Well, Americans won’t be walking in Europe! Not just because the worldwide pandemic makes travel dodgy – but because the EU has banned Americans. While European countries largely contained the coronavirus, as we know the U.S. did not. American (presidential) incompetence and recklessness allowed unnecessary and tragic COVID-19 infections. A bad situation, getting worse. Denial, lies, and obfuscation prove poor tools for virus fighting.
Exclusion from Europe is just one way American esteem has fallen in the world under this administration. Aside from other bad presidential moments – George Bush in Iraq comes to mind – Europeans always greeted us and our tourist ways with friendliness and curiosity. This, too, shall pass, and if one isn’t too old, travel will happen again – a new president and a controlled virus will encourage summertime in British gardens, hot nights in Italy, train rides through countrysides, and walks in Irish rain.
Ordinary days merge together in routine, but trips with walks leave indelible impressions. For a decade, with our increasingly complex family – first adding wives, then one child, then two, then three – memorable moments of stress and joy accompanied those trips. Selfishly I’d so hoped for more with all four grandchildren.
But meantime, in a treasured second life of travel – trip memories come on my daily walks this summer – footfalls as madeleines. My island walk has variety, and, in some form of compensatory thinking, invites remembering – stirred by my footsteps on pavement, outdoor café seating (lots of that now), and flower filled window boxes. Beside a body of water, I stop to gaze over the harbor as we might have stopped over a promontory and considered the valley below.
I climb hills, lots of hills, and down again through a new neighborhood catching glimpses of lived lives, lush gardens and inviting porches. I discover commuters’ connecting trails –– and a root-riddled path through a patch of woods, trees and undergrowth close, for a moment like a forest in an unknown place. I try to stop the internal fret and let my mind go – rainy days bring the sound of wind and rain flapping my hood, poles hitting the ground – and hot days, sun on my back walking up a hill, I expect vineyards instead of 50s ramblers and basketball hoops.
It works a little. I’m very grateful for all there is and all there was – but for sure, I’d rather be walking with Beowulf.
Thanks for sharing positive thoughts of your walks through the island. We are lucky to be right here.
Sent from my iPhone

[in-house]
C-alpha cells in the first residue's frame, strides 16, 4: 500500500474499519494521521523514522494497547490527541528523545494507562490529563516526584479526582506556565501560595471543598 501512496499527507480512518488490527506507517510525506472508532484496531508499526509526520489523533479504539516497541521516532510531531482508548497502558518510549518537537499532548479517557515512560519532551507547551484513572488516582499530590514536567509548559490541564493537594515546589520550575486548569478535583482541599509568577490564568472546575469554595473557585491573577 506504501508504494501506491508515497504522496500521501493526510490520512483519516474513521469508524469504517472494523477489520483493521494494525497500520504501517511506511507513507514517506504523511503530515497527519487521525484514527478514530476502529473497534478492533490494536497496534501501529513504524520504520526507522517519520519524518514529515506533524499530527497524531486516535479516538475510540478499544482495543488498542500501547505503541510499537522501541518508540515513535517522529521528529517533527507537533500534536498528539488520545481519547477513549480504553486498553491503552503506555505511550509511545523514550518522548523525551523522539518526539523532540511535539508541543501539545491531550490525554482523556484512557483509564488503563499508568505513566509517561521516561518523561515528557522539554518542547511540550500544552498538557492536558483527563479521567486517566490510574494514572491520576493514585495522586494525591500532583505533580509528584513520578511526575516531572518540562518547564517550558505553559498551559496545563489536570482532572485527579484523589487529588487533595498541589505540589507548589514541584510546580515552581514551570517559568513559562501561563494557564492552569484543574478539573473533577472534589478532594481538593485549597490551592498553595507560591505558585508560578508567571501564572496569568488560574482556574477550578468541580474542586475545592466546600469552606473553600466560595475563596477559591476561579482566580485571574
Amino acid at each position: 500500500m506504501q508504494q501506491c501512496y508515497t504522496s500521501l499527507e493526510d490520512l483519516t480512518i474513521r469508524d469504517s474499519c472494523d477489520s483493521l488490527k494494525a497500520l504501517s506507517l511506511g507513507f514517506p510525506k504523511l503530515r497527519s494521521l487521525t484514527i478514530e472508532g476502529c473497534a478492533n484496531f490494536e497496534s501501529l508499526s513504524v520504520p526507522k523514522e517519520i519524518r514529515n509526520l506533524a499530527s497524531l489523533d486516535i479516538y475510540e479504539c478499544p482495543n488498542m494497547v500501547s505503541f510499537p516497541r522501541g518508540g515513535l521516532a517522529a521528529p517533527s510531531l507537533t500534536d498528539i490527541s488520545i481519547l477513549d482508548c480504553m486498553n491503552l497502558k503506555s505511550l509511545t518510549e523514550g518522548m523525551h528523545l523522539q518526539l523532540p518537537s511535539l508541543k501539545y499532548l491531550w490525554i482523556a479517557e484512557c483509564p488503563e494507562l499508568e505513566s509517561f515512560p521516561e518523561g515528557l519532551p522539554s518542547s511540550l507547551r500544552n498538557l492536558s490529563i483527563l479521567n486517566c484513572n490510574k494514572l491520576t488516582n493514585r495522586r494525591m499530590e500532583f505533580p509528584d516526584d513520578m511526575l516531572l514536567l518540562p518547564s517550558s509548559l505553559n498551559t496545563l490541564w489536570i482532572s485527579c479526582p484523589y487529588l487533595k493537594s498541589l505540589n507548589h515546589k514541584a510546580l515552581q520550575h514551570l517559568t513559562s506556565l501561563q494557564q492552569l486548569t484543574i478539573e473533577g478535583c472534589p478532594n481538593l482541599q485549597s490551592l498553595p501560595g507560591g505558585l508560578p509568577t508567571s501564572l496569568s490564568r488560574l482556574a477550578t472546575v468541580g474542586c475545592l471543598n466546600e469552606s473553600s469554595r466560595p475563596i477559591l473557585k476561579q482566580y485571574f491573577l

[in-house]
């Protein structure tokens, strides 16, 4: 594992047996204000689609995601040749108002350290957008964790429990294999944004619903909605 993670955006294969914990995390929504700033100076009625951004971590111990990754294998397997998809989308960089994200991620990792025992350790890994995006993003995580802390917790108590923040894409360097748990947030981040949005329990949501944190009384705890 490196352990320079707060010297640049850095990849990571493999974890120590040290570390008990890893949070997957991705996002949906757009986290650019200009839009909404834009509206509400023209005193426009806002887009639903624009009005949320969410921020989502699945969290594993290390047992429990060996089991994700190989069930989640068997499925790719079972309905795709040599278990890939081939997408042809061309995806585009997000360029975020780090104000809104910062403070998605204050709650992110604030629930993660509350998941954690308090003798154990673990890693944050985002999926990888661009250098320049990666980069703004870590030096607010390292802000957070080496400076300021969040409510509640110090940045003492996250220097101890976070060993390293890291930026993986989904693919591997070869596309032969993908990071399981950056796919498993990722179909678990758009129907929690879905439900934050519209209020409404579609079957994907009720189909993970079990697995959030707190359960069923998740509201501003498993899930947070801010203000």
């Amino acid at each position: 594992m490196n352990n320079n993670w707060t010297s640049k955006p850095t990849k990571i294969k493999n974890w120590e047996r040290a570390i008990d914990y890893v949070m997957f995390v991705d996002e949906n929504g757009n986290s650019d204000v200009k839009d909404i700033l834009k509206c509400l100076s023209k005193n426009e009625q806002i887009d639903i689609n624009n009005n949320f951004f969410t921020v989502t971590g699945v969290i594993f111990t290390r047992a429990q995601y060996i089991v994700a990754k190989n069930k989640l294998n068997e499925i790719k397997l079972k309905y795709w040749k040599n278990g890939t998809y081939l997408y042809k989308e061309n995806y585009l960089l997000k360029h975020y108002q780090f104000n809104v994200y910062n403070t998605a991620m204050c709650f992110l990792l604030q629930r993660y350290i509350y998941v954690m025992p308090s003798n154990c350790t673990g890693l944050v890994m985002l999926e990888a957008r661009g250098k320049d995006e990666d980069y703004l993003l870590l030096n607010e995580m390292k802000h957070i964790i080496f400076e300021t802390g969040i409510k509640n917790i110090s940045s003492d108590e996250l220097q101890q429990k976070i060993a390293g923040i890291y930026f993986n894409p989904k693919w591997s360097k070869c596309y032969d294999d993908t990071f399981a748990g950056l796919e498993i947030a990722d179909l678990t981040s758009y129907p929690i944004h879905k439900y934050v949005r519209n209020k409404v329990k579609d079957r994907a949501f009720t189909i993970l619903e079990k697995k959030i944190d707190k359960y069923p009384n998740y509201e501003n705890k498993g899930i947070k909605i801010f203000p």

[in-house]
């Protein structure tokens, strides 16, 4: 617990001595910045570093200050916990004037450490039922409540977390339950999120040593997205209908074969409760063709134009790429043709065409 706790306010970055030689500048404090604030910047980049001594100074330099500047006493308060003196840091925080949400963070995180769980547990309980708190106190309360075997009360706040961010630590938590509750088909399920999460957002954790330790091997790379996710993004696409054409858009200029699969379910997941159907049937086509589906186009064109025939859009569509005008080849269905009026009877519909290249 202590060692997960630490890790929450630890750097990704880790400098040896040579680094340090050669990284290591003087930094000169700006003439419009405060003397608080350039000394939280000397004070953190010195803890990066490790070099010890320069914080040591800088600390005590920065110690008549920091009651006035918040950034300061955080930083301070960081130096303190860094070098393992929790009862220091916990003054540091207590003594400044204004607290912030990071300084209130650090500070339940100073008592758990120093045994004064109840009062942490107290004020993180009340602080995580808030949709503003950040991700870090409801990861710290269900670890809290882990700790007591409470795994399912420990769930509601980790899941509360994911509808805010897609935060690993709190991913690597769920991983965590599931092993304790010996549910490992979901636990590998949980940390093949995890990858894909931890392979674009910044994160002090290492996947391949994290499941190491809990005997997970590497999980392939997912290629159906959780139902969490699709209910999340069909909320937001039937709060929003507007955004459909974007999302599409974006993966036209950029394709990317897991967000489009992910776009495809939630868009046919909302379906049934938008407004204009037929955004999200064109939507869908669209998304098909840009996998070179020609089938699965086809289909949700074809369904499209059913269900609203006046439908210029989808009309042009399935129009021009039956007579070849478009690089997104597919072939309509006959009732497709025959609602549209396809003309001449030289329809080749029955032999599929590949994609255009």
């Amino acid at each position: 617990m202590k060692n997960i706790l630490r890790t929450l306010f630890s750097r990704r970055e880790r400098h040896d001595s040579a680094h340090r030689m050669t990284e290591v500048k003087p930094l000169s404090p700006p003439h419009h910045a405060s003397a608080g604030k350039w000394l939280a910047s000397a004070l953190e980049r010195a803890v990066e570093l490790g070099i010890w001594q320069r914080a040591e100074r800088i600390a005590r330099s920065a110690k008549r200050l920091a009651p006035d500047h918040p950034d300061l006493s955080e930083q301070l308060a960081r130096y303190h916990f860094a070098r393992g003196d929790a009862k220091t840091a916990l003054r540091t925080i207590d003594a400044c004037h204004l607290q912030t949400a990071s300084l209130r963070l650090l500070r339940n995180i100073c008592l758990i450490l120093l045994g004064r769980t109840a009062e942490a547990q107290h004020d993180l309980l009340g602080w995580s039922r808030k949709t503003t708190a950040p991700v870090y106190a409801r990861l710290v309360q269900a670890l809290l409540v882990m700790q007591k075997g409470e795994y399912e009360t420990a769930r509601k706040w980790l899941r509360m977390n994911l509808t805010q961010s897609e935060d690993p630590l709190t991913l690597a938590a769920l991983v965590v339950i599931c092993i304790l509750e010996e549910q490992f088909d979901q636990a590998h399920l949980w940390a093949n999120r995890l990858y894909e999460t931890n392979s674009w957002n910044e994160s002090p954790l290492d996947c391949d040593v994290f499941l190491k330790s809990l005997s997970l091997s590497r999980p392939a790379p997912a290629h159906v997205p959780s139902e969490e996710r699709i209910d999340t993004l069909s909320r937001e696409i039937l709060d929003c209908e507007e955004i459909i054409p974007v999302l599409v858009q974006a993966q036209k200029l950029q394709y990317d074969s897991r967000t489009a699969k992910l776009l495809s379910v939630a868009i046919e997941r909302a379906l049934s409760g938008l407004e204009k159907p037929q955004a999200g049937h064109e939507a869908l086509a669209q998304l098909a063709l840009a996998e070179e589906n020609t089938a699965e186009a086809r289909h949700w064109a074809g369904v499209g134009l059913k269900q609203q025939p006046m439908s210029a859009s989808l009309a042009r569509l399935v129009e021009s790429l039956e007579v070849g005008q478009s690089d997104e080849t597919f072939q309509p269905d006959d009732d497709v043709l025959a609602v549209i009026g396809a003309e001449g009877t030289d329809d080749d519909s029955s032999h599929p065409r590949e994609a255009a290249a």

You’re welcome jane – and we surely are lucky!
Such wonderful memories you have of family adventures. I hope you will have more with all four grandchildren too. Thanks for sharing.
I hope so too — it does seem a little greedy – but my fingers are crossed. And you are so welcome! I am glad you wrote.
What a great post. And Beowulf would be a wonderful walking companion. I am grateful for the daily walks in the same way you are for yours. In Portland we loved discovering new places as we walked through nearly traffic-free neighborhoods. Here in Alaska the walks seem same old same old, but still there are new sights if you take the time to look – seagull babies fledged from the nest being watched over by flocks of adults, peonies just starting to gain fullness, friends who smile with their eyes above their masks. And then, as you say, the memories of other treks in other far away places come and help quiet the mind. My husband, who is a man of few words these days, says “I love these walks.”
Thank you Carol, and that’s a good recognition of what’s important – short statement “I love these walks.” Sometimes if I have to miss one through poor scheduling, I spend the day disorganized! After immobility last year, I will never take one foot in front of the other, repeat, for granted!
Katy, I love the way you take us along on your in place and around the world walking adventures. I’ve felt like a child again in some of those exploratory moments you describe…we see something anew in the places we live. Last week, when we were experiencing warm evenings on the McKenzie River, the setting sun illuminated a very tall spider’s web drifting above the water, a light breeze, moving it upstream. As it slowly sailed past us, it caught hundreds of no see ums…so clever. I’m sure the spider had parachuted outward and spun its net. I’m not sure how it made it back to shore with its catch.
On the other hand, the not unexpected but disturbing announcement of our being banned from travel in the EU, meant that this morning I cancelled the hotel reservations I still had in place for an October trip to Italy which my daughter, Katie, had given me at Christmas. We would have had a wonderful time for two weeks. We both studied and worked in Italy and we’ve returned there several times together. We have close friends in Rome too and I just wrote them we wouldn’t be coming.
Beowulf looks as if he would be up for another walking adventure with you! Every time you share your postcards and illustrations of and for the grandchildren, I think of how fortunate they are to have you as their grandmother, documenting your and their lives with such love and artistry.
I’m trying to believe “All things shall be well, all matter of things shall be well.”